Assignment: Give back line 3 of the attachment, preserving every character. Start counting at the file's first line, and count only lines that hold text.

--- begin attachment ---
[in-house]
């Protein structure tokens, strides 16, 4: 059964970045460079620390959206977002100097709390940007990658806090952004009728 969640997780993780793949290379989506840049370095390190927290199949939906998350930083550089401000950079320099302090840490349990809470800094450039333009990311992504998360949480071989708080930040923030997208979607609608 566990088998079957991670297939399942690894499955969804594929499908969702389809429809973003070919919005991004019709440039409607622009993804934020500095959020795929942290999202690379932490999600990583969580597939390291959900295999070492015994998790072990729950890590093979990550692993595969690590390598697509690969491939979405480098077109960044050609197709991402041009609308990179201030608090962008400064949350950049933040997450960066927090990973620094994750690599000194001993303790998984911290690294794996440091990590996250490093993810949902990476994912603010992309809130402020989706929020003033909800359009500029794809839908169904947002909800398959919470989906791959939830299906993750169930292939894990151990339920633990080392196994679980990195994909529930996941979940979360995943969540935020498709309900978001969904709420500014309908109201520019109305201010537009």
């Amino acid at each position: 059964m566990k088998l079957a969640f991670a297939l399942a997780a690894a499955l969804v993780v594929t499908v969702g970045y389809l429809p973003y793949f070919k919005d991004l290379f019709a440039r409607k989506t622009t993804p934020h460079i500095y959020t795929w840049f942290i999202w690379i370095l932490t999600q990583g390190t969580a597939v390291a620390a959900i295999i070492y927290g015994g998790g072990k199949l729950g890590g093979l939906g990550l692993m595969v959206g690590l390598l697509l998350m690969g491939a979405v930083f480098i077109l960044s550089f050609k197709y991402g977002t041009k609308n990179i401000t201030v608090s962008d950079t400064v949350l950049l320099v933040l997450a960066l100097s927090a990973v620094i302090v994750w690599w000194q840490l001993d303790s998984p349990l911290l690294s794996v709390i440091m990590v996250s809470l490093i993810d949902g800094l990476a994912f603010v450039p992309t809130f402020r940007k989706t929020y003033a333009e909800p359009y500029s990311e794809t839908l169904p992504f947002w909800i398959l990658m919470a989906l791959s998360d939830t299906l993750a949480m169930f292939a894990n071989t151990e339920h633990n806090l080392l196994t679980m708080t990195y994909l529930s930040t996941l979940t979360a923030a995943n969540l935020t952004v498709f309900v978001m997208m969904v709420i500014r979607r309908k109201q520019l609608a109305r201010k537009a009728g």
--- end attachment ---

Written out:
């Amino acid at each position: 059964m566990k088998l079957a969640f991670a297939l399942a997780a690894a499955l969804v993780v594929t499908v969702g970045y389809l429809p973003y793949f070919k919005d991004l290379f019709a440039r409607k989506t622009t993804p934020h460079i500095y959020t795929w840049f942290i999202w690379i370095l932490t999600q990583g390190t969580a597939v390291a620390a959900i295999i070492y927290g015994g998790g072990k199949l729950g890590g093979l939906g990550l692993m595969v959206g690590l390598l697509l998350m690969g491939a979405v930083f480098i077109l960044s550089f050609k197709y991402g977002t041009k609308n990179i401000t201030v608090s962008d950079t400064v949350l950049l320099v933040l997450a960066l100097s927090a990973v620094i302090v994750w690599w000194q840490l001993d303790s998984p349990l911290l690294s794996v709390i440091m990590v996250s809470l490093i993810d949902g800094l990476a994912f603010v450039p992309t809130f402020r940007k989706t929020y003033a333009e909800p359009y500029s990311e794809t839908l169904p992504f947002w909800i398959l990658m919470a989906l791959s998360d939830t299906l993750a949480m169930f292939a894990n071989t151990e339920h633990n806090l080392l196994t679980m708080t990195y994909l529930s930040t996941l979940t979360a923030a995943n969540l935020t952004v498709f309900v978001m997208m969904v709420i500014r979607r309908k109201q520019l609608a109305r201010k537009a009728g």